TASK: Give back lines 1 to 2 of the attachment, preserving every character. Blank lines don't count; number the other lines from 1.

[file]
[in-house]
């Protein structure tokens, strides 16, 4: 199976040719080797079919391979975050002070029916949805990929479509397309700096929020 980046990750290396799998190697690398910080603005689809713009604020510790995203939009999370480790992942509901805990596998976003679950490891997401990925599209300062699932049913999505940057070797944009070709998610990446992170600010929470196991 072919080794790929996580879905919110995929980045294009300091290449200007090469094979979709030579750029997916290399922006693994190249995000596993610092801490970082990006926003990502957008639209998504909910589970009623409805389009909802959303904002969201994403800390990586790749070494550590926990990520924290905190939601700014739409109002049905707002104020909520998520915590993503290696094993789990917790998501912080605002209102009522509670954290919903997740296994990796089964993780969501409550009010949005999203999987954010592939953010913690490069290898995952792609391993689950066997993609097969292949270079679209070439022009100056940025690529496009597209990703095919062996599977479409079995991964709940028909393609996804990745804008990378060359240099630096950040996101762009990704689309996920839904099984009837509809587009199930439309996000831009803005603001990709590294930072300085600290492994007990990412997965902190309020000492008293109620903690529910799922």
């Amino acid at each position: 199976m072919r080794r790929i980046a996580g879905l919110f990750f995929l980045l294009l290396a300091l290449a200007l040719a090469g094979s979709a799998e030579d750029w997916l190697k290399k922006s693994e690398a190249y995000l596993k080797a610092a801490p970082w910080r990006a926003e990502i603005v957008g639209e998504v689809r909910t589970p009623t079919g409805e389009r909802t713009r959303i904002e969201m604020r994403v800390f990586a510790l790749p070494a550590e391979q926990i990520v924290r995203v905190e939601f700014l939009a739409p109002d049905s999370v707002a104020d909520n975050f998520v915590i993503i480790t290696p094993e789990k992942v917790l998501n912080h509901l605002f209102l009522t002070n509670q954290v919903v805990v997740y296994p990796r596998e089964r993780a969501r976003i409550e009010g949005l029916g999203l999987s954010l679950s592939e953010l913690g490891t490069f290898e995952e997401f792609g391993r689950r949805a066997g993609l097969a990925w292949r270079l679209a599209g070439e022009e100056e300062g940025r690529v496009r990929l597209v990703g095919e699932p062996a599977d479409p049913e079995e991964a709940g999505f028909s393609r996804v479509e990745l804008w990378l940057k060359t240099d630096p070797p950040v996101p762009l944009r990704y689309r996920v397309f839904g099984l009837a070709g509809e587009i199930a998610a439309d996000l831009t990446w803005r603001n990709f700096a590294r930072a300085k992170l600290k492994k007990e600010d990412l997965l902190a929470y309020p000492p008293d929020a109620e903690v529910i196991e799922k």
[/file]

[in-house]
């Protein structure tokens, strides 16, 4: 199976040719080797079919391979975050002070029916949805990929479509397309700096929020 980046990750290396799998190697690398910080603005689809713009604020510790995203939009999370480790992942509901805990596998976003679950490891997401990925599209300062699932049913999505940057070797944009070709998610990446992170600010929470196991 072919080794790929996580879905919110995929980045294009300091290449200007090469094979979709030579750029997916290399922006693994190249995000596993610092801490970082990006926003990502957008639209998504909910589970009623409805389009909802959303904002969201994403800390990586790749070494550590926990990520924290905190939601700014739409109002049905707002104020909520998520915590993503290696094993789990917790998501912080605002209102009522509670954290919903997740296994990796089964993780969501409550009010949005999203999987954010592939953010913690490069290898995952792609391993689950066997993609097969292949270079679209070439022009100056940025690529496009597209990703095919062996599977479409079995991964709940028909393609996804990745804008990378060359240099630096950040996101762009990704689309996920839904099984009837509809587009199930439309996000831009803005603001990709590294930072300085600290492994007990990412997965902190309020000492008293109620903690529910799922």